May 30, 2021

How Buddhism Saved me from Alienation & Self-Judgment.

Photo by ROMAN ODINTSOV on Pexels.

I was born in Sydney, Australia.

I am a regular Australian citizen who would serve my country in the military and become a physics teacher in one of the more underprivileged environments in Western Australia.

Growing up, for all intents and purposes, I was an Australian, just like all my friends. The only thing was, I was a “first-generation Australian” because I am Chinese.

I encountered prejudice and taunting as a child and into my teens. It hurt. I was too young to be able to identify racism as the other person’s problem. I began to personalise the taunts. This led to feelings of alienation and self-judgment.

However, as the years went by, I learned to laugh with them. This was a coping mechanism, but it successfully got me through and helped me raft above the pain. I found myself damaged underneath but much smoother on the surface; my life began to work a lot better for me.

One other difference for me is that I was raised Buddhist. I had many traditional and ritualistic understandings of Buddhism, but despite them being beautiful in their own way, they had not seemed to help me much in the world that I was facing and learning to live in.

As a physics teacher, my life of service to the kids I helped made a difference to me in turn, but underneath I couldn’t shake this old pain.

In short, I felt lost. Was I destined to drift, feeling lost in what had started to feel like an alien landscape? 

Not Chinese. Not quite Australian.

My life turned around in 2017 when my housemate introduced me to an enlightened Buddhist teacher, Vishrant, based in the hills of Perth, Western Australia.

A brief history of my new teacher: 

He was born Vincent Cooper on January 8, 1954, and attended Aquinas College. Vishrant had briefly been a car salesman for Ford before founding his own publishing business, which eventually employed about 35 staff. In his quest to become a better businessman, Vishrant was involved in personal development and participated in various encounter groups.

He was opened up to the world of higher consciousness through his first teacher, Osho Rajneesh, in the 1980s, whom he interviewed in 1985 at Rajneeshpuram in Oregon. Vishrant went on to discover heart (or love) on a sinking boat in a cyclone off the coast of Australia. As it was slowly going down, he stared at his partner. Realising their limited time left, he felt his heart burst open to unconditional love for all things amid the massive swell with circling sharks. After being saved by an ocean liner, he had devoted his life to what he now saw as Truth.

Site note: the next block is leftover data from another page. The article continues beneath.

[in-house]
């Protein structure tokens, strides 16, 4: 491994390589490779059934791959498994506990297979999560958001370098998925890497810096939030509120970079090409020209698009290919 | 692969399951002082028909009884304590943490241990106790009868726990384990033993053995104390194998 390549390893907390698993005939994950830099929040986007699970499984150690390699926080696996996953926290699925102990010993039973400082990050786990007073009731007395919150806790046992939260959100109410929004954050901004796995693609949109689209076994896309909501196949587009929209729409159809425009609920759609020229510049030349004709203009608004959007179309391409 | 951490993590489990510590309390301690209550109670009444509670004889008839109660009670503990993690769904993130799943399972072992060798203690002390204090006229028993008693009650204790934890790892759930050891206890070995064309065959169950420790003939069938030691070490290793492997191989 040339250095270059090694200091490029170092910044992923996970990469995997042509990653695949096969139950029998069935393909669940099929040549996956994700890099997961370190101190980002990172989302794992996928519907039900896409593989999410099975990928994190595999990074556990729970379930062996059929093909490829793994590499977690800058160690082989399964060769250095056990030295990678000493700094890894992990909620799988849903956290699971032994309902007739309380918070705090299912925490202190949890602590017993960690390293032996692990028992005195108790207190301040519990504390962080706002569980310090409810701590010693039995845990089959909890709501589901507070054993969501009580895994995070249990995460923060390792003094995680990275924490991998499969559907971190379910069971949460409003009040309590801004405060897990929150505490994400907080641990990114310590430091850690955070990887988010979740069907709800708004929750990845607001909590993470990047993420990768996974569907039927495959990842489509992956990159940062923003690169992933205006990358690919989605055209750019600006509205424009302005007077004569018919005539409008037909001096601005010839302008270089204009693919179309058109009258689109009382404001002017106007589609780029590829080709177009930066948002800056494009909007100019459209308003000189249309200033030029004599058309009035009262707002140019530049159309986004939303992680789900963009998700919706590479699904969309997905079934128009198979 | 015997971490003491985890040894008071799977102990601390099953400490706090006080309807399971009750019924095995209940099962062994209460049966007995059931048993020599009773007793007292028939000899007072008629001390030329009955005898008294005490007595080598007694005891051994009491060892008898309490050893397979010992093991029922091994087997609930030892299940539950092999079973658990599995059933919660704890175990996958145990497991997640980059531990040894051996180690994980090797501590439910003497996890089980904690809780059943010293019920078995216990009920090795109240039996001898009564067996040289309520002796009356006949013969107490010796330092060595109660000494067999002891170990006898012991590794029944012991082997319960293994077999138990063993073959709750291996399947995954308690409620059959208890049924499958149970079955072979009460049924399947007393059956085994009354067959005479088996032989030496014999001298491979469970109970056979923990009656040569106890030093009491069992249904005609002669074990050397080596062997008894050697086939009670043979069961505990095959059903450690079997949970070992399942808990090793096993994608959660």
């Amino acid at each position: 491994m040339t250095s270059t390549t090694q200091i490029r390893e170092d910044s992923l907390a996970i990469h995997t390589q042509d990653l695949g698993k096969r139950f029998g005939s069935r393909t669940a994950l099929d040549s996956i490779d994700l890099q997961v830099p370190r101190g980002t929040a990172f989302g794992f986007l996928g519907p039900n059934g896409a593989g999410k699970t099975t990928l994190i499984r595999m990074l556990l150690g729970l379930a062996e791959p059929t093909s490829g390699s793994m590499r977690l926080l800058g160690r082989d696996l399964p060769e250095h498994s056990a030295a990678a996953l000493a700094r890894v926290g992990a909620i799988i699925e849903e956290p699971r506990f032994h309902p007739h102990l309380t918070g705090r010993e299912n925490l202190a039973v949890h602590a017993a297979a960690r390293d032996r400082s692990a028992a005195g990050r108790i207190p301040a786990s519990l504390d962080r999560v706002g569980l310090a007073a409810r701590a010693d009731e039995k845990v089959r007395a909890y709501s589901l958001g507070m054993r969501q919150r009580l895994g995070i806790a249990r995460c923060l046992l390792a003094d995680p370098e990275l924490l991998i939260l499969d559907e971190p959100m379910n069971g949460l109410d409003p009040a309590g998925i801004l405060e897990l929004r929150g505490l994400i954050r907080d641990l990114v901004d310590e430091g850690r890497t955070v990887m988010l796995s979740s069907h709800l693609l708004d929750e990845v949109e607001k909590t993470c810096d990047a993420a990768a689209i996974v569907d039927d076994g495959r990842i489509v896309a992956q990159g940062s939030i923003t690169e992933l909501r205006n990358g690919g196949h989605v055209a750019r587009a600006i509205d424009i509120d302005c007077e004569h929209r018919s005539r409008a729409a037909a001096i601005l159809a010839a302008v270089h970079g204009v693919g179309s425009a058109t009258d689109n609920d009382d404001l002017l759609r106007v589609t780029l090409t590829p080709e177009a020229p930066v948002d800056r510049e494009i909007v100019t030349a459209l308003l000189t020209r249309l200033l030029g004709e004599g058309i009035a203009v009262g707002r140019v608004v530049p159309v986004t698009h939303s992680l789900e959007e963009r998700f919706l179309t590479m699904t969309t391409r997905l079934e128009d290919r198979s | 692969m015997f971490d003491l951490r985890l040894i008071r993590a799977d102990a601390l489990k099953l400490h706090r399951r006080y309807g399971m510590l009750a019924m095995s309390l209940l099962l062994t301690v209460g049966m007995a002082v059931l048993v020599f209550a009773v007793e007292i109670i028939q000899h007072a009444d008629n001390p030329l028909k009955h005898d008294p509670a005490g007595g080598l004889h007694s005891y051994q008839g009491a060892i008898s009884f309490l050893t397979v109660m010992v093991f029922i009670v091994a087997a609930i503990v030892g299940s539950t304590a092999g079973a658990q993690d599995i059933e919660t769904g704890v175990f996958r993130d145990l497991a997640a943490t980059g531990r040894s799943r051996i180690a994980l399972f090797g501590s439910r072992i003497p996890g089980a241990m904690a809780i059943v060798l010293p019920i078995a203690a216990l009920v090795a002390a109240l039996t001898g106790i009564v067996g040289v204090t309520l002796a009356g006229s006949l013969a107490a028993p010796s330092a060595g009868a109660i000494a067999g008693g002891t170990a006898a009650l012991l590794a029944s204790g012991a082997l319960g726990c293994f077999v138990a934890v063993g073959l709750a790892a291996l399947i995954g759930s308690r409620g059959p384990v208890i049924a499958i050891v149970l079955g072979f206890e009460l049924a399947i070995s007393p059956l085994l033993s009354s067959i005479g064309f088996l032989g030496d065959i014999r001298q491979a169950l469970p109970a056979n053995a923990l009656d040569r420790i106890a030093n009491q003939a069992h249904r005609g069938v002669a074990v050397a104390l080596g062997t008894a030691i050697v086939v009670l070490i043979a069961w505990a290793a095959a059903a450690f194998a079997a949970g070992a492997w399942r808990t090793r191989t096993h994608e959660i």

After attending mystery schools for months, one day, while walking along the Attadale foreshore self-enquiring for hours, Vishrant found himself as Consciousness itself. Soon after this satori and his heart awakening, Vishrant gave his multi-million dollar business to his staff and devoted his life to the service of others. Ten years of Buddhist and Hindu practices later—with the assistance of several travelling Advaita Vedānta teachers arriving in Perth—enlightenment established for Vishrant.

After sitting still for almost 18 hours a day for six months, Vishrant was requested to hold Satsang. In 2012, the community of students that had grown around Vishrant established The Vishrant Buddhist Society, a not-for-profit organisation.

That is how I found him.

Ironically, it was with this western teacher that the scattered Buddhist understandings I had had my whole life were finally pieced together into a working vehicle of higher consciousness for me.

In his mystery school, Satsangs and retreats, I practiced techniques to be present, nonjudgmental, to witness the mind and accept all the parts of me that I had rejected, to let go and surrender resistances within myself. I learned to gently and warmly welcome the pain I had been carrying like I was holding a newborn baby.

Over time, I found myself happier and happier.

Instead of pain in my chest, I started to feel love shining out through the cracks that were beginning to appear in my armour of coping mechanisms, which I had constructed around my brokenness. Vishrant taught me to celebrate life.

I found a beautiful fiancée who is now pregnant with our child. I have started my own tutoring business in continuation of my service to the society that I now feel at one with. The alienation has finally melted away, and I feel as though I belong even when I occasionally run into race-orientated humour. 

My laugh is sincere now. If I am ever racially taunted, the pain I experience is brief; my wounding around it is largely healed.

I now accept life more as it is.

As I practice meditation, mindfulness, and self-enquiry, the identification I have with being Chinese, Australian, a teacher, or even a human, begins to drift away. I’ve found more expansiveness and peace in my life. I am forever grateful to Vishrant for these teachings and insights; these gifts are beyond priceless. 

I hope that somehow the racial divides, slurs, and hatred in our societies will one day be gone. But, for now, I am finding peace in the middle of them.

This is my story of how sweetly, with insights and Buddhist practises, my life has become beautiful.

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